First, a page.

We believe there are three elements that needed to be enhanced, (1) shocks / springs, (2) bushings, and (3) rear sway bar.  You can’t just throw sport springs on…you can’t just throw any coil-over set on.  The best value and solution we have found for the MINI Cooper is the Bilstein PSS9/10 system.  It is only set in its price range that offers all the key elements needed, upgraded monotube shocks, inverted front struts, full compression and rebound shock valving adjustment, and adjustable height spring perches.  We needed the adjustable spring perches to deal w the ride height and suspension geometry issues.  For the same reason, we needed the full shock adjustment.  If you just pick an economical set of coil-overs, the shocks are traditionally valved too stiff, and offer no adjustment, so the ride is even worse than the stiff ride the MINI already has.  The Bilstein set also offers the nicest and quickest valve adjustment, all on one adjustment knob, so, if you need to dial in the suspension, you can, or if you want to make a change, anyone can do it on their own.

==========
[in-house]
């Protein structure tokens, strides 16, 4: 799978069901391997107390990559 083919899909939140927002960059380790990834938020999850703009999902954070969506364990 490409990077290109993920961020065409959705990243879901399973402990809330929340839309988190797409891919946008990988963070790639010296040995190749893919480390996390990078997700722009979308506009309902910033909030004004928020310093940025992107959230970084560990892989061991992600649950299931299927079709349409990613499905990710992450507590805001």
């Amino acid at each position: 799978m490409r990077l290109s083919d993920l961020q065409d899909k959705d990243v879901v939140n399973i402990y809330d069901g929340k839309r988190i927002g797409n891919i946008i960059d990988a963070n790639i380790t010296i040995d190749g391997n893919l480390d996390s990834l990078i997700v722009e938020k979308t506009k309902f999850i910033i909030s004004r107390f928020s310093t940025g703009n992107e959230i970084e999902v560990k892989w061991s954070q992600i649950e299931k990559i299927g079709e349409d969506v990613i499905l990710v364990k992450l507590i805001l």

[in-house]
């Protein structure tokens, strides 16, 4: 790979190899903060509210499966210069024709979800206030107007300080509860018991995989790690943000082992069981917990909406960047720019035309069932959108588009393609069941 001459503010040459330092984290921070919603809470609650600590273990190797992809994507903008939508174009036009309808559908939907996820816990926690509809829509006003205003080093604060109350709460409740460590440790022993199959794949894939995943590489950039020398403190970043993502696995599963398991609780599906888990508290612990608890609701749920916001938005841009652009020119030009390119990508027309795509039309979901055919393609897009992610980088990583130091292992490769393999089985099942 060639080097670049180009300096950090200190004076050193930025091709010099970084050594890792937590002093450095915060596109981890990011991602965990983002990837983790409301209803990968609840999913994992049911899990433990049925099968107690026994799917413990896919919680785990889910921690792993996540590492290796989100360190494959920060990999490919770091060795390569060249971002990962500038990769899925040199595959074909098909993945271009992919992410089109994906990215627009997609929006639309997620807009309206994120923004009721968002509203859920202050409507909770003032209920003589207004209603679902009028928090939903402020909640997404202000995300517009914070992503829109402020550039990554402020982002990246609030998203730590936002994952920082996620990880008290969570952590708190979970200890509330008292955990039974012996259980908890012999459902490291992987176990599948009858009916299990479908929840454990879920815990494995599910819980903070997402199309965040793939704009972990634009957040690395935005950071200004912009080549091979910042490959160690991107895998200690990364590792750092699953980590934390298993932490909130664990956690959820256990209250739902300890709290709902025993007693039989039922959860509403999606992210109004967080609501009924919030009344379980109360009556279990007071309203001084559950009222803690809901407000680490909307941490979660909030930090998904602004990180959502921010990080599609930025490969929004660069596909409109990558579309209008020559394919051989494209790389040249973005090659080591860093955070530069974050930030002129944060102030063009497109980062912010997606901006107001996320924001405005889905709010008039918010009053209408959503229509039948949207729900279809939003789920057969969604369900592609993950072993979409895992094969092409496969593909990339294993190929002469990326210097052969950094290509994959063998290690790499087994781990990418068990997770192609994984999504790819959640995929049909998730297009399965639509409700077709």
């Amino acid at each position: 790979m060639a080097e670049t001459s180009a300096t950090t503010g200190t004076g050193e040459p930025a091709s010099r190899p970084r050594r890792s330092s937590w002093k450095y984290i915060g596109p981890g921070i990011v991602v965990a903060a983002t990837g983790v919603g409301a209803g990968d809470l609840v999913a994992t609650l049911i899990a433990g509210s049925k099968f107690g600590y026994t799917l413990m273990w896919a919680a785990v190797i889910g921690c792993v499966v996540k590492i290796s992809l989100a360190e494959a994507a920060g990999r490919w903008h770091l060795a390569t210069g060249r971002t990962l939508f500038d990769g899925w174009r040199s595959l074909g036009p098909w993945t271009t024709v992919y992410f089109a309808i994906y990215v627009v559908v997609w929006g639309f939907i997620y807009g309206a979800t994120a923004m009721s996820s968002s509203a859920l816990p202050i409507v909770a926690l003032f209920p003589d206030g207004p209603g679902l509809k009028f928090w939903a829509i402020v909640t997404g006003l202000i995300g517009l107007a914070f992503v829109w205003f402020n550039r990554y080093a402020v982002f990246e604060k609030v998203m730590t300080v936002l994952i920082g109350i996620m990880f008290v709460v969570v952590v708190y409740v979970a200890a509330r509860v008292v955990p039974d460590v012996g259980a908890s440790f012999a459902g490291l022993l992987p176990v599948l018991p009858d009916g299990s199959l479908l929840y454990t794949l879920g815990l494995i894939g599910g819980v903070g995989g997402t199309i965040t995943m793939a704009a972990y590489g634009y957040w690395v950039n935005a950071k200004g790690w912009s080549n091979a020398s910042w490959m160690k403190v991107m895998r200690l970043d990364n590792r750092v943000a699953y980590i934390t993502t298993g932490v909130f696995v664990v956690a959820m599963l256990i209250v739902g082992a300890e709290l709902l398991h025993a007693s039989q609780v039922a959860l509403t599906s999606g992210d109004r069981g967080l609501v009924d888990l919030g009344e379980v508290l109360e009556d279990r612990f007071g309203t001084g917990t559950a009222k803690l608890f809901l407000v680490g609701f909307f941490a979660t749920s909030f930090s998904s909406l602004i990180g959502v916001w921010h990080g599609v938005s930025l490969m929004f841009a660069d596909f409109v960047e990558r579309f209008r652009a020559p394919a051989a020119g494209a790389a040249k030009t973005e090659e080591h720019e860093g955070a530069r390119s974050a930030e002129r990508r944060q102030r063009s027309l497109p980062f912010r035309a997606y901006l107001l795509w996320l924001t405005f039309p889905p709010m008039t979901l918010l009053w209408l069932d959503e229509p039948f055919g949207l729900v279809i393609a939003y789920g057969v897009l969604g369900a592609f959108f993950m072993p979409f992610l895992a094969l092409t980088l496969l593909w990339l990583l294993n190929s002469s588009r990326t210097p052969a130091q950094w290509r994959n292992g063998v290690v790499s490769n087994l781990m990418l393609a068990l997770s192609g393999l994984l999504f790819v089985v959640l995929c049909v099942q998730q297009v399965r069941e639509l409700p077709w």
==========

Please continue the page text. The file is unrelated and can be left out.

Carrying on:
Next…sway bars.  As mentioned, the MINI has just a hint of delay in the initial turn-in when cornering, otherwise referred to as understeer.  The MINI doesn’t need much, but a slight upgrade to the rear sway bar is just the answer.  There are many rear sway bars out there…and too often people think bigger is better, but that usually is not the case (in fact, on our race car programs, we try to run as soft of a sway bar as possible, as stiffer sway bars take away from mechanical grip, not add to it).  So, there are 19mm, 20mm, 21mm, 23mm, even a 25mm rear sway bar.  The stock MINI Cooper S has a 15mm rear sway bar, so we just need a slight upgrade, so we use the 19mm rear sway bar.  If you put any of the stiffer bars, the car becomes “twitchy” when driving, and not confidence inspring.